The ACE SmartDome also has an integrated rain sensor mounted on the outside of the dome that will close the dome immediately without user supervision if rain is detected. There is also a hardwire input for signals from the Boltwood cloud sensor. These features allow the dome to automatically close without any user intervention when clouds are detected or if the sun is rising in the morning. The combination of a linux processor, imbedded firmware programming, cloud, rain and sunlight sensors and motor interface means the dome and the weather protection interlocks are entirely self contained. The dome truly has a mind of its own and can be relied upon to properly adapt to changing environmental conditions.
Some images of the automation are shown below.
As to computer interface, the Ace Smart Dome control unit has a direct serial interface to the dome computer and ASCOM compliant software that allows all dome features to be controlled by the observatory computer. This allows the Sky X planetarium software to directly control the dome by talking to the ACE SmartDome microprocessor. Dome automation is seamless. Slewing the telescope from with the Sky X automatically causes the dome to slew with the telescope and stay synchronized. The Ace Smart Dome control unit also has its own software (ASCOM) interface for controlling the dome.
The ASCOM interface also allows observatory automation software such as CCDAutopilot to directly communicate with the dome to make sure the dome tracks with the telescope during an automated imaging session and to close the dome when the session has ended. The system just works.
The genius behind the SmartDome is Dr. Peter Mack from Astronomical Consultants & Equipment. Dr. Mack is a professional astronomer and understands modern observatory automation needs. He personally installed the ACE SmartDome at the observatory.
Image acquisition is completely automated by CCDAuopilot5 from CCDWare. Autopilot is a control program that images a target list by orchestrating all of the hardware and software in the observatory by directly monitoring and controlling:
- The Paramount ME for slewing and positioning the telescope with less than 10 arc second precision
- The SKY X for plate solving and telescope positioning
- Meridian flips of the mount and telescope
- The telescope focuser using the TIM control software and Focusmax through the ASCOM interface
- The telescope rotator using the TIM control software and ASCOM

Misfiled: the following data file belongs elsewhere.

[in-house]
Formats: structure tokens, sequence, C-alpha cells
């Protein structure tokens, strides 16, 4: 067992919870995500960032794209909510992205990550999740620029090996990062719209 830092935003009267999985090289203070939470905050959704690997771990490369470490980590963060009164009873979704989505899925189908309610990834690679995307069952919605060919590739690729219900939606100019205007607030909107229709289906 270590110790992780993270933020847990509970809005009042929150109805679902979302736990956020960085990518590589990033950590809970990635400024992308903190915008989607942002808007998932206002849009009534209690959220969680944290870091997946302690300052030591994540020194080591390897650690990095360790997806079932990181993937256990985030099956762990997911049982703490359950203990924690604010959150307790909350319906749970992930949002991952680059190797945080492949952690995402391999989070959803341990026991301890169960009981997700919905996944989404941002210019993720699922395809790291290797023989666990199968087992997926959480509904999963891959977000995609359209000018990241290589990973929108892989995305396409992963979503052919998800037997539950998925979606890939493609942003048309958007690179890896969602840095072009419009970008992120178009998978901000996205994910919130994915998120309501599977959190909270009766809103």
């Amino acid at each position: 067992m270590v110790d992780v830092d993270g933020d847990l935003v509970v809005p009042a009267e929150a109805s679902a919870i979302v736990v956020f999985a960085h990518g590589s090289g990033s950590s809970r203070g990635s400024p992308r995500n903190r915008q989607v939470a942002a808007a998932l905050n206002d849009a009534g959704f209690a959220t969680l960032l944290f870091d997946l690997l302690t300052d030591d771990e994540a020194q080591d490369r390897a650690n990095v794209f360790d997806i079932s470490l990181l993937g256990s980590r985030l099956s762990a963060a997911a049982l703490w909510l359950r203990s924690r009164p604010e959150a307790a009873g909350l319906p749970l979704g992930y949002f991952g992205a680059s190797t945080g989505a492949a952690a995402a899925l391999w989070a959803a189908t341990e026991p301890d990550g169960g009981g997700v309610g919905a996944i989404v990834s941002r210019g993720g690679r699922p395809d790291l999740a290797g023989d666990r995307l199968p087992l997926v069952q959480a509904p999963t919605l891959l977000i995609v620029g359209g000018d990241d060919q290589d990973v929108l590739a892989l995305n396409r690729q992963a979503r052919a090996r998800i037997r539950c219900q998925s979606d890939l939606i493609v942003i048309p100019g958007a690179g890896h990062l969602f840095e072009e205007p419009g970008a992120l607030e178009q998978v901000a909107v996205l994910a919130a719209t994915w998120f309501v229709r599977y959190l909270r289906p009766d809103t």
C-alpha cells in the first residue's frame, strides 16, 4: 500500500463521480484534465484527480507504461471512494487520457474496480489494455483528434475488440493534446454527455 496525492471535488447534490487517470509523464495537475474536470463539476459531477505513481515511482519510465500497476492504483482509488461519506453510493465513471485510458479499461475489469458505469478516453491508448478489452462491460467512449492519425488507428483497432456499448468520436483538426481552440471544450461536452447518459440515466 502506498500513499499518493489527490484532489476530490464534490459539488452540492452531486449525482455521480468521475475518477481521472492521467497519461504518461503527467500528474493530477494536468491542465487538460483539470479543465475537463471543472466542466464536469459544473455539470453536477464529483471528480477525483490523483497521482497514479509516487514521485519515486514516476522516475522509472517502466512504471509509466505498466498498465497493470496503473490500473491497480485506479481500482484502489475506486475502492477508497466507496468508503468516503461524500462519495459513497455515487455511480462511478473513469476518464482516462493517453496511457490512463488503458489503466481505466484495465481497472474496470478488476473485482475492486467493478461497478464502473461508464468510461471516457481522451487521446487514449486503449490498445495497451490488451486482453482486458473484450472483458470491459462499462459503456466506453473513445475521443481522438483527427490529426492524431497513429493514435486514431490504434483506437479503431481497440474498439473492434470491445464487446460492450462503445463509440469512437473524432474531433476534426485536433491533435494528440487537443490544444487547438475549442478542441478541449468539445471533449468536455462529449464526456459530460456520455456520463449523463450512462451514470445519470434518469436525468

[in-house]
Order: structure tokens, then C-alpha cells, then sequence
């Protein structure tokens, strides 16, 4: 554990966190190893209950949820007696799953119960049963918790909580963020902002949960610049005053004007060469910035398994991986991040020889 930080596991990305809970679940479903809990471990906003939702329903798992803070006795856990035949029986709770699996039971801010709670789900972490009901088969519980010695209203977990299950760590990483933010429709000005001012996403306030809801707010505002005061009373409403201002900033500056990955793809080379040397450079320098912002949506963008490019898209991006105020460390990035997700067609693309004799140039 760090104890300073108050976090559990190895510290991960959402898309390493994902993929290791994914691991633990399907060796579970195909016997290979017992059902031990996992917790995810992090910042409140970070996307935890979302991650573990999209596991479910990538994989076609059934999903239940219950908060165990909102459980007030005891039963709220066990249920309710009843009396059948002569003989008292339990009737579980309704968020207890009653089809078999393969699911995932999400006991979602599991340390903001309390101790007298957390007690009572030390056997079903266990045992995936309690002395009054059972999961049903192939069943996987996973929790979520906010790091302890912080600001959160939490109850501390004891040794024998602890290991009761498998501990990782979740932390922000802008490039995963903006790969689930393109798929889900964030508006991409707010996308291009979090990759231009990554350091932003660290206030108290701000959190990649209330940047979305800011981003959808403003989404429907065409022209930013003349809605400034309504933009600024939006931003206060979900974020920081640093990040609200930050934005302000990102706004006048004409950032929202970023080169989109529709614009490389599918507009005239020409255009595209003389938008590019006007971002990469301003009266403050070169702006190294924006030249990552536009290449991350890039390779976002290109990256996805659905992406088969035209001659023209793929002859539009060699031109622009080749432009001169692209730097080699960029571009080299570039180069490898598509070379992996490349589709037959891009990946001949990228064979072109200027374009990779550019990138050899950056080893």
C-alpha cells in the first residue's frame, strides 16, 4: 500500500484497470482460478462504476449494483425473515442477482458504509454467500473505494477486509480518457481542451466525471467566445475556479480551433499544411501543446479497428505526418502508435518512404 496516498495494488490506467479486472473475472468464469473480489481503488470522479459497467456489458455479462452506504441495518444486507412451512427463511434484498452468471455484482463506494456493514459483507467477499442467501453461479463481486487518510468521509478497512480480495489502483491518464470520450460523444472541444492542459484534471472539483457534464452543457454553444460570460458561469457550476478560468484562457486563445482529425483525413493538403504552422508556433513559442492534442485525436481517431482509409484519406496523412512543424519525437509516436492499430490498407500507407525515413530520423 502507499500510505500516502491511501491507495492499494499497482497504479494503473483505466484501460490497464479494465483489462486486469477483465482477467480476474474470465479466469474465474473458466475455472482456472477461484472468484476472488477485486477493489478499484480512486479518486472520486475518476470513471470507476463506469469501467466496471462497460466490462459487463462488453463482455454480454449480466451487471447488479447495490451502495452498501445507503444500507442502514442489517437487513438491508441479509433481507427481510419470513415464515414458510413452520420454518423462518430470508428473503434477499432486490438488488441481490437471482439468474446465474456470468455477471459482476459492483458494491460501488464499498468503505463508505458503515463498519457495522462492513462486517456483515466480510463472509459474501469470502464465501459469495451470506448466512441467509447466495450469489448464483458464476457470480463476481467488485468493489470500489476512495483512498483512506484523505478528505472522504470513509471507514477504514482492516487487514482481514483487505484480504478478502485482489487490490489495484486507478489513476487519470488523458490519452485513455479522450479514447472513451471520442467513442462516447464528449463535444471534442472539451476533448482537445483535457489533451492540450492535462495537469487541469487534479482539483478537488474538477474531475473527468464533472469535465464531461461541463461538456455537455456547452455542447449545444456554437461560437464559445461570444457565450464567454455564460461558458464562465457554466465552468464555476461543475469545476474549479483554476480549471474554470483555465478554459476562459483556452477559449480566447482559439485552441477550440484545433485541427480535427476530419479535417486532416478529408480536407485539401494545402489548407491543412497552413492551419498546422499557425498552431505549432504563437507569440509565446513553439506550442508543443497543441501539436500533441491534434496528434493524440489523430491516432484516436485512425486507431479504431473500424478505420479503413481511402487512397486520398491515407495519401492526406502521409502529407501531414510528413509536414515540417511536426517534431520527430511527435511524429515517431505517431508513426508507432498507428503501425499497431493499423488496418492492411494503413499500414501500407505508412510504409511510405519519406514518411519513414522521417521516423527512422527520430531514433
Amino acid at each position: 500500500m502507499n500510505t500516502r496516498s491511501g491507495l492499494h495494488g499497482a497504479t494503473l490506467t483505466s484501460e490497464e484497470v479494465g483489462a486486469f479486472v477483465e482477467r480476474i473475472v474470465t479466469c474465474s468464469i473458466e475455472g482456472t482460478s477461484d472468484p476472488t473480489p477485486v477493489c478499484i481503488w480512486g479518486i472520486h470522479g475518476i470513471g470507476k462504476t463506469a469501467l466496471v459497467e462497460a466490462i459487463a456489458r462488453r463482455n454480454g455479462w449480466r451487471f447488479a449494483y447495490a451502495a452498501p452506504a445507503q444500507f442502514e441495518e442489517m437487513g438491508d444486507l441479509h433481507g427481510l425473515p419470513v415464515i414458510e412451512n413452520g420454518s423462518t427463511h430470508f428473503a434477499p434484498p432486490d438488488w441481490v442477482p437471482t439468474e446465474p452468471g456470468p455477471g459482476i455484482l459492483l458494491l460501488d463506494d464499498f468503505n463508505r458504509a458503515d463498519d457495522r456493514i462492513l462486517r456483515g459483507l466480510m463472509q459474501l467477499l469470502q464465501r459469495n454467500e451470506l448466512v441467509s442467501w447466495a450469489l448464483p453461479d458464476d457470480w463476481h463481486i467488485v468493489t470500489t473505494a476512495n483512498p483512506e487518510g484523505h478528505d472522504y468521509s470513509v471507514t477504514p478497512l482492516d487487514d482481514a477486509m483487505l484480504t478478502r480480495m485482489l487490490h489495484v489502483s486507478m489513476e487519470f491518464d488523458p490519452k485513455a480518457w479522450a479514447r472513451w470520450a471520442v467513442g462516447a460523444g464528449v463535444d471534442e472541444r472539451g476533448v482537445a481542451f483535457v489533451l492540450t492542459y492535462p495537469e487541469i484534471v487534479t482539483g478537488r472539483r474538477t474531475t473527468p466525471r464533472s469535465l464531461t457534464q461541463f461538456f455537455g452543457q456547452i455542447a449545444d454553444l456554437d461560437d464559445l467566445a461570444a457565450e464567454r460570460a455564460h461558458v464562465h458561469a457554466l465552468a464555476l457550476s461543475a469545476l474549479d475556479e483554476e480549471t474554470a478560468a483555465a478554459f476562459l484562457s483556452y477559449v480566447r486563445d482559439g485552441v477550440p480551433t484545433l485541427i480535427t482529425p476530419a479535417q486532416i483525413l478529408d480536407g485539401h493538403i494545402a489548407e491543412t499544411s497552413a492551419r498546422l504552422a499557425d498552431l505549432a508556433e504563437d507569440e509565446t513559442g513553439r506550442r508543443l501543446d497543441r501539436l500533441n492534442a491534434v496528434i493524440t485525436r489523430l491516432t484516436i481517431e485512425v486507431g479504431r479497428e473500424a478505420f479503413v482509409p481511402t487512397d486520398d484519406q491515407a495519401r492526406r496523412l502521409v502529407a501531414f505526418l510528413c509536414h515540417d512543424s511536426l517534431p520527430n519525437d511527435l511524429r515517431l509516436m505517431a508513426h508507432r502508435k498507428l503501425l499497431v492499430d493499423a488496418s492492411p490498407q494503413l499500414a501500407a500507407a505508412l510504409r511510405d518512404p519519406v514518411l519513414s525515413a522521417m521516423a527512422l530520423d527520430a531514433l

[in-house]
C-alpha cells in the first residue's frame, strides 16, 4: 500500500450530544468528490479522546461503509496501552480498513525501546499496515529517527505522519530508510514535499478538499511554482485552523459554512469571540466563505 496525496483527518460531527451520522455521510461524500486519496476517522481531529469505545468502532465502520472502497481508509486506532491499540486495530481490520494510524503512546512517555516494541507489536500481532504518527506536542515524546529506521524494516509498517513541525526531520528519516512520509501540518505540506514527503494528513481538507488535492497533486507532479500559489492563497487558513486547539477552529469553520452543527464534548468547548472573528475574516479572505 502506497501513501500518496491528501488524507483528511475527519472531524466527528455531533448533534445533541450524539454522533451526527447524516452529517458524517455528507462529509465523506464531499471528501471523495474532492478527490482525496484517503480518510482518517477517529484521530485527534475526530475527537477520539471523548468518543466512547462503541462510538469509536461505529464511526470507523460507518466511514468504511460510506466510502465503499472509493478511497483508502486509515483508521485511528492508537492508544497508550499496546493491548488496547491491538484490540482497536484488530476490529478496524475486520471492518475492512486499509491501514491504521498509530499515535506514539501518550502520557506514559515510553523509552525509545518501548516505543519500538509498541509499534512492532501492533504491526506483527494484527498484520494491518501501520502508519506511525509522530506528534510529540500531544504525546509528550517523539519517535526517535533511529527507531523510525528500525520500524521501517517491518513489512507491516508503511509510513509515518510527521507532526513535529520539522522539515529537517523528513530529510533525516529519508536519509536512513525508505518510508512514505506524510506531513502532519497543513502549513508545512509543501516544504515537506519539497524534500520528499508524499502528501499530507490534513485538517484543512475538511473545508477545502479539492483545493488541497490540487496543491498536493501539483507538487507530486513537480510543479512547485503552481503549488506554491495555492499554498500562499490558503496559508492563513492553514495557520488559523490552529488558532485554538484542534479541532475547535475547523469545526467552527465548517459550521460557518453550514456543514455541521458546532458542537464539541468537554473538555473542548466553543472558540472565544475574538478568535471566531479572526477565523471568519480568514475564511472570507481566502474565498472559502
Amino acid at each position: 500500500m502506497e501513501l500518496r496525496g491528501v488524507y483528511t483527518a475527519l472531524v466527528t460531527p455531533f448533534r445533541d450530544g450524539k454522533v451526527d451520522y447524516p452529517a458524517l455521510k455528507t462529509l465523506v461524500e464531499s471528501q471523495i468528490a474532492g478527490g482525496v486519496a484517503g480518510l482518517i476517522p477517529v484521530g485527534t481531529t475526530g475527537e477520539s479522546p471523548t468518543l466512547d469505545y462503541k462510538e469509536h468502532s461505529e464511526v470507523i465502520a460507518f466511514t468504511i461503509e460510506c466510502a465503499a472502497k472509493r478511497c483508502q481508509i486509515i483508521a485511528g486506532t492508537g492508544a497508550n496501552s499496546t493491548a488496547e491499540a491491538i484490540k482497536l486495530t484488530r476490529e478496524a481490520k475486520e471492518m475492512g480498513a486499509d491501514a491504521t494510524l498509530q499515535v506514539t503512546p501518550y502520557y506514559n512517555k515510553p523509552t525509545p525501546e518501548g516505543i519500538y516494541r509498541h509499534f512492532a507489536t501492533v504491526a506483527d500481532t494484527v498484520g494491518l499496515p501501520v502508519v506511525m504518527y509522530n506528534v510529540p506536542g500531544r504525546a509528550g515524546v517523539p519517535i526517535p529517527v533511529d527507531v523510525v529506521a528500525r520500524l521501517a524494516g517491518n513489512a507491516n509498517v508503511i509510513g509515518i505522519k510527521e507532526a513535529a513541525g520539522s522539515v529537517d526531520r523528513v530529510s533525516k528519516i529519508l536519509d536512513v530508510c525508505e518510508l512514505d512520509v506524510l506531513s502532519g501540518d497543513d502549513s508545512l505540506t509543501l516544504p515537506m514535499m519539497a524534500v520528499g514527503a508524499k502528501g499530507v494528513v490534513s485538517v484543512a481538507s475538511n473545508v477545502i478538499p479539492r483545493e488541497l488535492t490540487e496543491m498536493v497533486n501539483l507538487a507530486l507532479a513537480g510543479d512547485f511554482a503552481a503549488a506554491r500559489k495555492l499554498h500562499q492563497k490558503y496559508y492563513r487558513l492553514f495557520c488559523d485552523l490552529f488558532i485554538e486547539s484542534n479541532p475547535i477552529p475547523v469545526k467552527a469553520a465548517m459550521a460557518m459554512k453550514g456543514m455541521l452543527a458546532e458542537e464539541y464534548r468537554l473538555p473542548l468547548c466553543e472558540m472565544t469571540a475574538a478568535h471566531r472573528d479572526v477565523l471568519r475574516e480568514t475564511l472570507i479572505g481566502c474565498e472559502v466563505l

- The SBIG camera, filter wheel and AO-L unit
- Autoguiding and temperature control for the SBIG Camera
- Dome slewing and tracking
- Dome opening and closing
- Flatman electroluminescent panel for taking flats
- Weather sensors and sky quality monitoring; and
- Taking dark flats and bias frames for image calibration
The first step in preparing for an imaging session is to select the image and define its coordinates, rotation angle, and the type of light frames to image.Autopilot has a unique adaptive autoguiding feature. Once the system has been initialized and the guiding parameters set, automated autoguiding can occur at any location in the sky without any further user intervention. In the observatory, Autopilot has been accurately guiding for months without any further calibration or initialization.
AutoPilot allows the user to set up a number of autoguiding parameters. The system also incorporates features to recover a lost guide star and to automatically set the exposure for the guide star, all without user intervention.
After the light frames have been taken, Autopilot can automatically take flat frames through the various filters and at different rotation angles. Autopilot will first close the dome and park the telescope pointing to the flatman electroluminescent panel. The flatman panel is then energized at the correct brightness level for the various filters and a series of flats are taken for each filter and at a particular rotation angle.
When Autopilot is running a session, it provides a comprehension log of events as they occur. Session information can even be emailed or texted to update the user.
After an imaging session is completed. Autopilot will assess each image based on a number of parameters and discard those images that do not meet certain minimum requirement, such as FWHM. The qualifying images are stored on the file server for processing later.
Auto Imaging Start-up Sequence
The video below shows a typical start-up sequence for the telescope. The telescope begins in its park position. The first sequence is the opening of the dome. While the dome is opening, the telescope is activated and sent to its home position where it begins tracking. While the telescope is homing, the dome is rotated so that the dome opening is facing the prevailing winds to assist in cooling the dome.